Chamber Chatter - February 24, 2022
With Valentine’s Day celebration last week, and the other notable February holiday of Presidents Day just this week, seems a lot of circled days are fit into this short month. Taking a look over at Americanhistory.about.com, it came as a surprise to learn that many across the newly formed United States celebrated “Washington’s Birthday” during his lifetime in the 17th century. It became official in 1885 when Chester Arthur signed the bill that made it a federal holiday. While many states celebrate Abraham Lincoln’s birthday concurrently with Washington’s, it is not a federally designated holiday.
The federal holiday celebrated on the third Monday in February is not officially called Presidents Day. Instead, it is Washington’s Birthday. There was an effort in 1968 to officially name it Presidents’ Day, but the suggestion died in Committee. There’s a big HOWEVER though! Many states choose to call their own celebrations on this day “Presidents Day.” That certainly translates in “retailese” better than George Washington’s Birthday Sales!
With no such title as President-for-Life, all of our past presidents must have had other occupations during their lifetimes. At factretriver.com we learn that Grover Cleveland was the only president in history to hold the job of a hangman. He was once the sheriff of Erie County, New York, and twice had to spring the traps at a hanging. Andrew Johnson is the only tailor ever to be president. As president, he would typically stop by a tailor shop to say hello. He would only wear the suits that he made himself.
Abraham Lincoln is the only U.S. president who was also a licensed bartender. He was co-owner of Berry and Lincoln, a saloon in Springfield, Illinois. He was also the only president to receive a patent (#6469).
Herbert Hoover was an orphan whose first job was picking bugs off potato plants, for which he was paid a dollar per hundred bugs. He also was a mine worker. By the way, in his spare time, he was also honored in the wrestling hall of fame.
While in office Ronald Reagan’s addiction to jelly beans was well know, and he certainly didn’t mind doing his part for the economy by sharing. He placed a standing order of 720 bags to month to be delivered to the White House and various federal buildings.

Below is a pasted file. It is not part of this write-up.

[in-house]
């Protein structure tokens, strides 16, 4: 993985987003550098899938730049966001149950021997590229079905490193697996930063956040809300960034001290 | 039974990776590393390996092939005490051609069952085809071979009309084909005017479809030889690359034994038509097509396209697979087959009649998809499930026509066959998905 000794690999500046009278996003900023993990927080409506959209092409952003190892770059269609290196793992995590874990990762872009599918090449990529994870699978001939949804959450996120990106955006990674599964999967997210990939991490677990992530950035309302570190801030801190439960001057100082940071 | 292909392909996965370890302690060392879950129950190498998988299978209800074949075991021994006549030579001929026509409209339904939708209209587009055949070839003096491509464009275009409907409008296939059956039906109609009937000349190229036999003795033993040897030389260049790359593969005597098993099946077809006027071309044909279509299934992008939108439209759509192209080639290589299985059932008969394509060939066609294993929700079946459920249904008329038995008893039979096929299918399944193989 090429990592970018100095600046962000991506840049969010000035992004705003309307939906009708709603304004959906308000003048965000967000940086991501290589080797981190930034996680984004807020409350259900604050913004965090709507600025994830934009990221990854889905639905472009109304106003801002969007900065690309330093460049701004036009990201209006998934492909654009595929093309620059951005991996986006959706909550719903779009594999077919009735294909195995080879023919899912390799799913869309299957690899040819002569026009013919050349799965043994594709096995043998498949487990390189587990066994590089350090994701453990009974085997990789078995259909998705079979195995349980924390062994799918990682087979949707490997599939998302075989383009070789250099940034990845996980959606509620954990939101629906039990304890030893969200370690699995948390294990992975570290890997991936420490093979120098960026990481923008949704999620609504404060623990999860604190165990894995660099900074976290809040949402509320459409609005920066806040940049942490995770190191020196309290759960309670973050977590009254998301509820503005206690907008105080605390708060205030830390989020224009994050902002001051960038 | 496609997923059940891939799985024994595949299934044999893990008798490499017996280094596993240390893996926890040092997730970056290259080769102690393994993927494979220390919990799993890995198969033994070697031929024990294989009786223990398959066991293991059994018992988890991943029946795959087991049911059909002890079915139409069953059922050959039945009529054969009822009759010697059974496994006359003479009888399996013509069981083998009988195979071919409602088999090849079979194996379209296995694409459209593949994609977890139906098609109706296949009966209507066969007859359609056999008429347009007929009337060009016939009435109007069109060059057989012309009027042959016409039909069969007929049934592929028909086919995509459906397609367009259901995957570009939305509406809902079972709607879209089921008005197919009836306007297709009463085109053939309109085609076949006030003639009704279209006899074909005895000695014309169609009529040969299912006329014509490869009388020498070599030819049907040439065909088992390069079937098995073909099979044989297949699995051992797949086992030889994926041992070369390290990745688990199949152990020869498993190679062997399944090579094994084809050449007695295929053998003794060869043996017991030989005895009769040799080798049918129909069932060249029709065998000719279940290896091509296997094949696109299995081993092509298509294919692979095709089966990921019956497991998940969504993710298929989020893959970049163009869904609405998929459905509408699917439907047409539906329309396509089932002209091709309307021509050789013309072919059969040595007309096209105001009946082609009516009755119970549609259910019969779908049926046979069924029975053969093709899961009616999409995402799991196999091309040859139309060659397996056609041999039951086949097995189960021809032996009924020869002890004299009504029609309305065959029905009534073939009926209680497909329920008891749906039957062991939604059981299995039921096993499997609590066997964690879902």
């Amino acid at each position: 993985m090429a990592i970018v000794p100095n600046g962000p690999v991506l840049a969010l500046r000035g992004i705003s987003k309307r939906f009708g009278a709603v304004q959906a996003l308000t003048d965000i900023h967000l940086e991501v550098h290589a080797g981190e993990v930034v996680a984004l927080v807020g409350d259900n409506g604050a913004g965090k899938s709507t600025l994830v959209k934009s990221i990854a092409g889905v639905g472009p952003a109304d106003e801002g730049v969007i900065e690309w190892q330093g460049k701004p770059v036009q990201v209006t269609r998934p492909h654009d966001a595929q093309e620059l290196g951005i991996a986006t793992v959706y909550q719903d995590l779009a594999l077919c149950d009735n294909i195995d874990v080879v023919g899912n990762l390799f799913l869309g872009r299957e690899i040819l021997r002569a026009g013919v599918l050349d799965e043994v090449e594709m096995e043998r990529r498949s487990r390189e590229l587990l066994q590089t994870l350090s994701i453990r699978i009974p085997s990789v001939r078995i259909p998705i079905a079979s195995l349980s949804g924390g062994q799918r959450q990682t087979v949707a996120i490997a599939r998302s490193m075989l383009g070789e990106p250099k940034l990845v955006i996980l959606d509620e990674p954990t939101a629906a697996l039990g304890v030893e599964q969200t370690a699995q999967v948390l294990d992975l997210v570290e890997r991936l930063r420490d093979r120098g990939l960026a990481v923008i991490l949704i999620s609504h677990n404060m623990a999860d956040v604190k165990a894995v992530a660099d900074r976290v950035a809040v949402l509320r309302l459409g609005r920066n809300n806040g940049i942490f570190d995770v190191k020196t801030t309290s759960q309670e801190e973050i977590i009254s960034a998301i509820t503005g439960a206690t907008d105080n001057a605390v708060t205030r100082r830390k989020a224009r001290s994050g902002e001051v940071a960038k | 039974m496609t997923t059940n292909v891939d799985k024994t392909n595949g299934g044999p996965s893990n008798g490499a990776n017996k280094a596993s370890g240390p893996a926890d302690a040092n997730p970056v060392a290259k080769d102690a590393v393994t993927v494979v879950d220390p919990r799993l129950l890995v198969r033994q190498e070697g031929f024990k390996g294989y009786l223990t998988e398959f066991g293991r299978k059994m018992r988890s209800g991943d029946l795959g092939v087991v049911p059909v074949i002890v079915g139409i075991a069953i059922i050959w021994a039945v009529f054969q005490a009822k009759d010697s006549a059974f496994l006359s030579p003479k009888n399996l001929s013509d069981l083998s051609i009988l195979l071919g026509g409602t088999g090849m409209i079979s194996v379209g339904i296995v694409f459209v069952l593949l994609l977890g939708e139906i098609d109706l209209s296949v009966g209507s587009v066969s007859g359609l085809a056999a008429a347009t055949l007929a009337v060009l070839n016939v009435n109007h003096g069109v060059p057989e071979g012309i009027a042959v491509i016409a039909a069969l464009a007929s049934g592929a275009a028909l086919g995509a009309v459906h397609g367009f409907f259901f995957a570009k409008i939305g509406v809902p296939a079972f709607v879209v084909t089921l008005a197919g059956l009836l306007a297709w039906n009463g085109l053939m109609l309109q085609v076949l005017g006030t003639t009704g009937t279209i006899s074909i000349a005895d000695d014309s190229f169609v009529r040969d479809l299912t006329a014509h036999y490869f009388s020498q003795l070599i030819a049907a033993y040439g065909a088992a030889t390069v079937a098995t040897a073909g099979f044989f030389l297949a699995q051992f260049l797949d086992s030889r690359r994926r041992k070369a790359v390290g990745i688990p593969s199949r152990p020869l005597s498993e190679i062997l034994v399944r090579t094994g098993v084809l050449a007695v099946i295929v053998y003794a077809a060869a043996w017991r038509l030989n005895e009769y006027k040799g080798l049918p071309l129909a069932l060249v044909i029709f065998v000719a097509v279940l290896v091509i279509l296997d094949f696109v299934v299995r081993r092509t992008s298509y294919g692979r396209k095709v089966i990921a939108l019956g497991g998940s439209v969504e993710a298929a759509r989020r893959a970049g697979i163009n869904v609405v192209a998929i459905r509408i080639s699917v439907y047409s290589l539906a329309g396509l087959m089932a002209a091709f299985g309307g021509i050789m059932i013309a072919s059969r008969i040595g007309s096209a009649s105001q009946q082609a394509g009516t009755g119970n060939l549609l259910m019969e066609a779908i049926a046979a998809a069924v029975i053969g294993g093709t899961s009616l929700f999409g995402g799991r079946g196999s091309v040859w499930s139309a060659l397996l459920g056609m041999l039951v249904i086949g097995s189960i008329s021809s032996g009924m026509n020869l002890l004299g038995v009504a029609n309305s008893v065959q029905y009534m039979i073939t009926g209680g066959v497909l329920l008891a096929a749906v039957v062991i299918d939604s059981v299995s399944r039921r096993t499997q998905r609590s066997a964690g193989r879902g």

From a Chamber of Commerce perspective, one thing many people connect with Presidents Day is retail sales. Back at Americanhistory.about.com we find out in the 1980’s retailers began to use this holiday as a time to clear out their old stock in preparation for spring and summer merchandise.
Retail sales and presidents go hand in hand more than one might think. For instance, George Washington, was not only the “father of our country,” but was also a successful business man. Whiskey was one of his most important business ventures at Mount Vernon. At peak production in 1799, the distillery used five stills and a boiler and produced eleven thousand gallons of whiskey. With sales of $7,500 that year, it was perhaps the country’s largest distillery.
Speaking of Washington’s income, surprisingly, we found out at msn.com that as president Washington earned well more than subsequent presidents. His salary was 2% of the total U.S. budget in 1789. Wow!
Now, moving on to Chamber events! The annual Marlow Chamber of Commerce Banquet has been scheduled for Monday, April 25, at 6:30 p.m. at the First Baptist Church LIFE Center. Awards are presented that evening based on events in 2021. A committee is appointed to select the Citizen of the Year, the Community Improvement Award and the Free Enterprise Award. That Committee would like your input. Please return your suggestions to the office, 223 W. Main, or to firstname.lastname@example.org. You may make more than one suggestion in each category if you have more than one worthy candidate in mind.
Thanks for taking the time to participate in the business of the Marlow Chamber of Commerce!
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